Imatges de pÓgina
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their Master.

But we do not

find that the apostle ever considers either his own situation or that of others to be on this account worse on the whole, than that of other men. They had the peace of God, which passeth all understanding, as well as joy unspeakable and full of glory. As divine consolations are usually apportioned to the day and the occasion, it is not to be doubted but they usually possessed enjoyments, which rendered their present situation more comfortable than that of their persecu tors, or than that of any one, who is a stranger to the peace and pleasantness of wisdom's ways.

It is, therefore, still necessary to search for a different meaning of the passage; and by comparing it with the preceding verses, and with the scope of the apostle's argument, which was to prove the doctrine of the resur

Christian sometimes has in the contemplation of the perfections of God, not only these, but many other considerations might be mentioned to show that godliness hath the promise of the life that now is, as well as of that which is to come. While on the other hand, the vanity which providence has stamped on all worldly enjoyments; the lashes of an accusing conscience, sufferings from the prevalence of malignant passions, connected with the misery and distress, and even contempt from the world itself, which is frequently the consequence of vice; painful fears lest those principles of religion should eventually prove true, which none has ever been able to demonstrate to be false; all these things combine to show, that the way of transgressors is hard, even should there be no hereafter. We cannot therefore suppose that the apostle as-rection, the words are not only serts religion to be disadvantageous on the whole, even in this life. Nor will it come up to the full extent of the meaning of the passage, to limit it to the apostles and primitive Christians, as if it asserted that they, who were so severely harassed and persecuted were, as it respected their situation and enjoyments in this world, more miserable than other men. It must be allowed that if we confine our views to temporal things alone, we shall find that Christ's apostles and the primitive preachers of the gospel were exposed to many and grievous sufferings. They were liable to be killed all the day long, and were ever accounted as sheep for the slaughter; and many of them actually lost their lives for their adherence to the cause of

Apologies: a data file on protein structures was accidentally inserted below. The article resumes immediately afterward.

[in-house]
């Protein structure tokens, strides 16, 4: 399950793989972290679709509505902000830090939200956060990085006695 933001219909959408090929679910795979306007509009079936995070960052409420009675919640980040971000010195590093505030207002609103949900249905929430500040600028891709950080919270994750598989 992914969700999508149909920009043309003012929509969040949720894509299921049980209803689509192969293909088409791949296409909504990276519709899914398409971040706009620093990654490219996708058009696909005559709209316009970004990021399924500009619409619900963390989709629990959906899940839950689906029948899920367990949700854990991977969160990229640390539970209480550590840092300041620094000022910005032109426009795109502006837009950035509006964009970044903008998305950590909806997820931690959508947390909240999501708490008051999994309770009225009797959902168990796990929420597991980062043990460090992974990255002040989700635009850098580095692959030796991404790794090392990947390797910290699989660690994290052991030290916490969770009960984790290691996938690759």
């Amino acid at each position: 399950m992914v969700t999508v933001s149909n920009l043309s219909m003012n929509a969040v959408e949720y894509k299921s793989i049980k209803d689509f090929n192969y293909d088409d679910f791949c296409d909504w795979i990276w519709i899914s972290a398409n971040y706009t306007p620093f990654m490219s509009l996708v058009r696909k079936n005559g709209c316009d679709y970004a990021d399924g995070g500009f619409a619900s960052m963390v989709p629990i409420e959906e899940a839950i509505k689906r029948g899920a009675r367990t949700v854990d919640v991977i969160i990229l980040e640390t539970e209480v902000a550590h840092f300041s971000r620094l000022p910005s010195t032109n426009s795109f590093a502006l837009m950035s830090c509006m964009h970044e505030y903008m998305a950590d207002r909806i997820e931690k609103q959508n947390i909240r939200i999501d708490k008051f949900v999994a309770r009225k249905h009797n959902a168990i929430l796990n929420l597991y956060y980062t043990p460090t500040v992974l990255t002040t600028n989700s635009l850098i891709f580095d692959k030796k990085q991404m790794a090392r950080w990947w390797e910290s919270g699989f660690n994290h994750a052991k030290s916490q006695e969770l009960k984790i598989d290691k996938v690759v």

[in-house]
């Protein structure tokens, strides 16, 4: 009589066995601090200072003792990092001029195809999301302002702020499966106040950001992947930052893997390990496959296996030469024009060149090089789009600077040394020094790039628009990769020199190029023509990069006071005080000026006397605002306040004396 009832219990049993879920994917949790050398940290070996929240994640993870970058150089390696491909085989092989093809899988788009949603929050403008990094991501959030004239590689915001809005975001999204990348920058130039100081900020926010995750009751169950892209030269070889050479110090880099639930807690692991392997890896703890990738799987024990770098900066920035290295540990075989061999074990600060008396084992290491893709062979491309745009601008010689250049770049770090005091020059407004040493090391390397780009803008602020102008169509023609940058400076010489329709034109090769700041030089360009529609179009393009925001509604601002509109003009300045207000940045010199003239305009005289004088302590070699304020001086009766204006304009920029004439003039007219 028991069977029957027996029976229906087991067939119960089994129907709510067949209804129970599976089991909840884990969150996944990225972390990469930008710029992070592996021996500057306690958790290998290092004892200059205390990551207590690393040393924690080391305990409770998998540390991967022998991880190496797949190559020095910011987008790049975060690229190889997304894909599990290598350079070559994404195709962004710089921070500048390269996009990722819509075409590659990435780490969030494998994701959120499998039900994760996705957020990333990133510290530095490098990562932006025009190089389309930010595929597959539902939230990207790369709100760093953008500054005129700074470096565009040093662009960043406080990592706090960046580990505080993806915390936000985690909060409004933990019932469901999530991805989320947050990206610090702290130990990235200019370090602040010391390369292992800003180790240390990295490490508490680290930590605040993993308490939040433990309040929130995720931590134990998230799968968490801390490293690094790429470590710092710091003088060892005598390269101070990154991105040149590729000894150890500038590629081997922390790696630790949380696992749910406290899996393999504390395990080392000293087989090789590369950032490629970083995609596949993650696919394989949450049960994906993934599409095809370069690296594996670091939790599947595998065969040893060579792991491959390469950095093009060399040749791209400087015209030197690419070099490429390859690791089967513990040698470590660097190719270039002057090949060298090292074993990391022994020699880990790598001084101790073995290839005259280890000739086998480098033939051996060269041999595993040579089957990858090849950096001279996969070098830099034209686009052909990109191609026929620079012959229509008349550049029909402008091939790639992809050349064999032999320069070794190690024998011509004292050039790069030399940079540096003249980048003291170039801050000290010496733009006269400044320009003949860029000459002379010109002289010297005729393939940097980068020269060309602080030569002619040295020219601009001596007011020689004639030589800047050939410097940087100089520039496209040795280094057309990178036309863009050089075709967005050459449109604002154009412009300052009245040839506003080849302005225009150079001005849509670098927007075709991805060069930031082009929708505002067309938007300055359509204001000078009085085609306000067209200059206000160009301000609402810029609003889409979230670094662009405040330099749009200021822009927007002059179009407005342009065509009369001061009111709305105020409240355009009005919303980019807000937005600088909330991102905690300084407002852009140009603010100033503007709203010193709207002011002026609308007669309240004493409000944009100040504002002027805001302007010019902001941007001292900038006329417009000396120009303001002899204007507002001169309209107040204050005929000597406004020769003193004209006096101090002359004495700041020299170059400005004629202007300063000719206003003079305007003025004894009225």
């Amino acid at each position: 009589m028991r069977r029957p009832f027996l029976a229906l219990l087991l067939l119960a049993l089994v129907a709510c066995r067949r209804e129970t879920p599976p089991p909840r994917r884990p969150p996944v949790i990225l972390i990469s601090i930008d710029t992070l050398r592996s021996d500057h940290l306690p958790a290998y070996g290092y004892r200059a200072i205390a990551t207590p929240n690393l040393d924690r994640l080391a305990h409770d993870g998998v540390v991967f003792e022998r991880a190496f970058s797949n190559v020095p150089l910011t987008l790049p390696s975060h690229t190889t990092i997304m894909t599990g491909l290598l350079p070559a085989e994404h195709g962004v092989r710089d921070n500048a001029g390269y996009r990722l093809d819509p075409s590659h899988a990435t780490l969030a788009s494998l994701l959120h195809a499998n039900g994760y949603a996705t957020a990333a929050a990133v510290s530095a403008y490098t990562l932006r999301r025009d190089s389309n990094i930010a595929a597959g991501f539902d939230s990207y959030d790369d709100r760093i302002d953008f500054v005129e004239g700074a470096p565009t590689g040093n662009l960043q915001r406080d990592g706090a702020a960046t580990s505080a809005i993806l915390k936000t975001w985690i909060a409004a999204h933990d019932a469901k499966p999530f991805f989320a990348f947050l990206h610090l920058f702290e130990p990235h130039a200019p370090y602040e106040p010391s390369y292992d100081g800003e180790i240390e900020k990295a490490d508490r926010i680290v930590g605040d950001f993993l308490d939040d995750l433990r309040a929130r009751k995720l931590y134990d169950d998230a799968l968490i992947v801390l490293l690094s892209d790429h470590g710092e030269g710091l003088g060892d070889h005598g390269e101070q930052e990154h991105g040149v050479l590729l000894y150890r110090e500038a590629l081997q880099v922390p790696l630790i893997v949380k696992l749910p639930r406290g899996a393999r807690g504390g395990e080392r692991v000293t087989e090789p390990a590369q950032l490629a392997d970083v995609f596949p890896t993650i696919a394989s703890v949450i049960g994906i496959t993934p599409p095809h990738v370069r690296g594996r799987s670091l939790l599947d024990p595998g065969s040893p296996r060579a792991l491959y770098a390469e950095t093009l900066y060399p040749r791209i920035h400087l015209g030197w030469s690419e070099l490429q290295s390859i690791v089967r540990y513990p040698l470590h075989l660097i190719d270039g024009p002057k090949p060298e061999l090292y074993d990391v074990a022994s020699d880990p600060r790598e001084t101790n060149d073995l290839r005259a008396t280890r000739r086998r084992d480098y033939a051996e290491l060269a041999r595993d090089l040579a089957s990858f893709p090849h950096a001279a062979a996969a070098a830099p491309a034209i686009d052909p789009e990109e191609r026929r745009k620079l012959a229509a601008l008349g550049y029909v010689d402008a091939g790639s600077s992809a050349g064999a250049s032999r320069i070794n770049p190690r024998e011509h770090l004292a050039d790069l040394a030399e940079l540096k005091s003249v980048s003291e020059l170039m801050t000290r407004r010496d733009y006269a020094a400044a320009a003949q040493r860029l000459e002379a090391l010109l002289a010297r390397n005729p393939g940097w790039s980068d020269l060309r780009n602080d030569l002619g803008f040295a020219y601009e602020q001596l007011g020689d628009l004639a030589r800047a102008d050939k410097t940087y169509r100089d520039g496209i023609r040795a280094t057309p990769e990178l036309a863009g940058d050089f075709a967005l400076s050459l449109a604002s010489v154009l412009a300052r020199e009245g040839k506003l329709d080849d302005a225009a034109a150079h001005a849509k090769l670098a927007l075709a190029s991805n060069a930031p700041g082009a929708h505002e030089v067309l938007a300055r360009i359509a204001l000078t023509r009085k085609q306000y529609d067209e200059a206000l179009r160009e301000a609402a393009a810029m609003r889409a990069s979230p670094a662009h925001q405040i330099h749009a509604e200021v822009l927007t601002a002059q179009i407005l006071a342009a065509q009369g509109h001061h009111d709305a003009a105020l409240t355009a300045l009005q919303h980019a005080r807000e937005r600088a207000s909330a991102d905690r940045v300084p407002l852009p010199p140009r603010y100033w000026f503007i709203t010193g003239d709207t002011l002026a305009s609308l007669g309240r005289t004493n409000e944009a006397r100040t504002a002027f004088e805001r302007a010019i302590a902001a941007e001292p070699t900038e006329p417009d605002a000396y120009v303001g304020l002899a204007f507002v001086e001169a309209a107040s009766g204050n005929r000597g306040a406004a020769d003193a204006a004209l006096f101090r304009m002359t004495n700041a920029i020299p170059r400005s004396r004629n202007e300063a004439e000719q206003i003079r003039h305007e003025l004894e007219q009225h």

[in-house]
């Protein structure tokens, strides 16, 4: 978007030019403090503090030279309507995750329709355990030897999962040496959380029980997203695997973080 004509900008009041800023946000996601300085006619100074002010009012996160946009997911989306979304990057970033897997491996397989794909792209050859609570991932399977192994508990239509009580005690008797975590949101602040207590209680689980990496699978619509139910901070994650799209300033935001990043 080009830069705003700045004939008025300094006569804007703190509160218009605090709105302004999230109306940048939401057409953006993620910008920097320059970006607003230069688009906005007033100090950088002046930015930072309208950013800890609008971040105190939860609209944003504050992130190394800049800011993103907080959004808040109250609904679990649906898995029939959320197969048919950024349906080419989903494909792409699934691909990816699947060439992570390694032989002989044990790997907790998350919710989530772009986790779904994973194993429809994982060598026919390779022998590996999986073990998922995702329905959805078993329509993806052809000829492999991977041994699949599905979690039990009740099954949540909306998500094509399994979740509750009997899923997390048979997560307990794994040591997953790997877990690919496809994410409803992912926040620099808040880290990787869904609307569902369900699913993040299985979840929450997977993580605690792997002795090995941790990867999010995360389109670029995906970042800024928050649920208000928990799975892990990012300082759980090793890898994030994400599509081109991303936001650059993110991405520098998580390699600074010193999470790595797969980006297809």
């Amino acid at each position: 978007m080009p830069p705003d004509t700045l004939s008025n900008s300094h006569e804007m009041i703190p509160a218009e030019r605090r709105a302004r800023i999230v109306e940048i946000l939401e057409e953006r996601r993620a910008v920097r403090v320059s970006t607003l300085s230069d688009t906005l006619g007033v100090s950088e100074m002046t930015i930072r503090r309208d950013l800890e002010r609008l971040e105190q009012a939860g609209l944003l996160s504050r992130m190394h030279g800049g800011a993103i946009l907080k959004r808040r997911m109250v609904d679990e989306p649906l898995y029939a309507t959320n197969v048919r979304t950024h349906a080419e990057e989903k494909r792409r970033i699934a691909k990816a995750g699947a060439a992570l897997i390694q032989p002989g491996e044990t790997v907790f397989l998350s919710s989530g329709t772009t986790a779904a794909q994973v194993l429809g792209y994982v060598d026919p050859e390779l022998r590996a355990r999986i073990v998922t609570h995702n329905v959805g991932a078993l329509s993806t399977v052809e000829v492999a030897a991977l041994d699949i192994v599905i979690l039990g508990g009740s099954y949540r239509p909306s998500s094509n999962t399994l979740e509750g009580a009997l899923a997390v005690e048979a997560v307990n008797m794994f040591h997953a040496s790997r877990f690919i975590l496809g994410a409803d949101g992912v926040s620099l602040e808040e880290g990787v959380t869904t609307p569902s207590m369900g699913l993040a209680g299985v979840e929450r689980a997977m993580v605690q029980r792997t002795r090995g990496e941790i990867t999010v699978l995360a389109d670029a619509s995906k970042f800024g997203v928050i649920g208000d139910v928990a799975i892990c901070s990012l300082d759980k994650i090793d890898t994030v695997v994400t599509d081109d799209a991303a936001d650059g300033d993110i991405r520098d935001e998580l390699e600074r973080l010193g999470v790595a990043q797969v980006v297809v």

easily understood, but the argument is also forcible and conclusive in favour of the apostle's doctrine. By attending particularly to the chapter we observe, that the great argument by which the apostle proves the resurrection of the dead, is the resurrection of Christ. This fundamental article of the Christian faith he had before informed us was attested by a large number of unexceptionable witnesses, to whom he had appeared, at different times, after his resurrection. But if the dead rise not, then all this story about the resurrection of Christ, which is pretended to be proved by so many witnesses, is a mere fabrication, and he is not risen. But if Christ be not risen, then is our preaching vain, and your faith is also vain, Yea,

and we are found false witnesses of God, because we have testified of God, that he raised up Christ, whom he raised not, if so be that the dead rise not. For if the dead rise not, then is Christ not raised. And if Christ be not raised your faith is vain, ye are yet in your sins. Then Then they also which are fallen asleep in Christ have perished. If then these things are so, if that gospel which we have been preaching to you is a fable, and that future state, which we have been leading you to expect, nothing better than a dream, and we are in reality nothing but false witnesses, then it follows that, as we can promise ourselves no temporal rewards for our deception, but on the other hand, are every day exposed to the most cruel sufferings, and as these sufferings can be alleviated by no inward peace of mind, or consciousness, that we are suffering in a good cause, while we are persisting in the publication of a deliberate falsehood, we must be of all men tl:e most miserable in this life; and if there is an hereafter, as we can promise ourselves no future reward, but have reason to expect the punishment of the vilest impostors for endeavouring to impose such an infamous lie upon mankind, therefore we must be, on the whole, of all men the most miserable.